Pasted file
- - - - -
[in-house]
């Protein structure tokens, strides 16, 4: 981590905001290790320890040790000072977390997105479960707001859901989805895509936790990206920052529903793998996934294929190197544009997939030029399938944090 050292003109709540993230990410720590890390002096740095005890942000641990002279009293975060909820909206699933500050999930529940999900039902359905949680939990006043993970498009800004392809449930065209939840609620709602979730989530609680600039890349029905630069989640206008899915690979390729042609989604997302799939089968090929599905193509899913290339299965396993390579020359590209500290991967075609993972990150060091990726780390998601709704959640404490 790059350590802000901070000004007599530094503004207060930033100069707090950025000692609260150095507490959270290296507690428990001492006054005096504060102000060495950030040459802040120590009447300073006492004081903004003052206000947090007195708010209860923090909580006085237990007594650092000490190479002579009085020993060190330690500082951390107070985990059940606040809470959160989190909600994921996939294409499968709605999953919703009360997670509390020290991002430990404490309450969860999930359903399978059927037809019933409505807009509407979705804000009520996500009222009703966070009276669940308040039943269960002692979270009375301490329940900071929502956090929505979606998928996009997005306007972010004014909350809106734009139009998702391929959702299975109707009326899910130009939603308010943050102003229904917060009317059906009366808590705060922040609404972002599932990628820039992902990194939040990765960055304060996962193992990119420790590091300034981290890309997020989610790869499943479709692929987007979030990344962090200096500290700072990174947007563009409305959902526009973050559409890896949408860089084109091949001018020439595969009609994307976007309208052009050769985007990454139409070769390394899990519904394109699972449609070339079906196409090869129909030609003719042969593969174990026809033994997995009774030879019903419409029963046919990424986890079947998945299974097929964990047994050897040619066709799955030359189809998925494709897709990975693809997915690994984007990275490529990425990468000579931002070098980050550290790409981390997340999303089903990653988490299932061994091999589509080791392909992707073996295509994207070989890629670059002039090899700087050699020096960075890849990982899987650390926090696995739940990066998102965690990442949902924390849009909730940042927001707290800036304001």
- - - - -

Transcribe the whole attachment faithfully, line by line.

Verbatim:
[in-house]
């Protein structure tokens, strides 16, 4: 981590905001290790320890040790000072977390997105479960707001859901989805895509936790990206920052529903793998996934294929190197544009997939030029399938944090 050292003109709540993230990410720590890390002096740095005890942000641990002279009293975060909820909206699933500050999930529940999900039902359905949680939990006043993970498009800004392809449930065209939840609620709602979730989530609680600039890349029905630069989640206008899915690979390729042609989604997302799939089968090929599905193509899913290339299965396993390579020359590209500290991967075609993972990150060091990726780390998601709704959640404490 790059350590802000901070000004007599530094503004207060930033100069707090950025000692609260150095507490959270290296507690428990001492006054005096504060102000060495950030040459802040120590009447300073006492004081903004003052206000947090007195708010209860923090909580006085237990007594650092000490190479002579009085020993060190330690500082951390107070985990059940606040809470959160989190909600994921996939294409499968709605999953919703009360997670509390020290991002430990404490309450969860999930359903399978059927037809019933409505807009509407979705804000009520996500009222009703966070009276669940308040039943269960002692979270009375301490329940900071929502956090929505979606998928996009997005306007972010004014909350809106734009139009998702391929959702299975109707009326899910130009939603308010943050102003229904917060009317059906009366808590705060922040609404972002599932990628820039992902990194939040990765960055304060996962193992990119420790590091300034981290890309997020989610790869499943479709692929987007979030990344962090200096500290700072990174947007563009409305959902526009973050559409890896949408860089084109091949001018020439595969009609994307976007309208052009050769985007990454139409070769390394899990519904394109699972449609070339079906196409090869129909030609003719042969593969174990026809033994997995009774030879019903419409029963046919990424986890079947998945299974097929964990047994050897040619066709799955030359189809998925494709897709990975693809997915690994984007990275490529990425990468000579931002070098980050550290790409981390997340999303089903990653988490299932061994091999589509080791392909992707073996295509994207070989890629670059002039090899700087050699020096960075890849990982899987650390926090696995739940990066998102965690990442949902924390849009909730940042927001707290800036304001």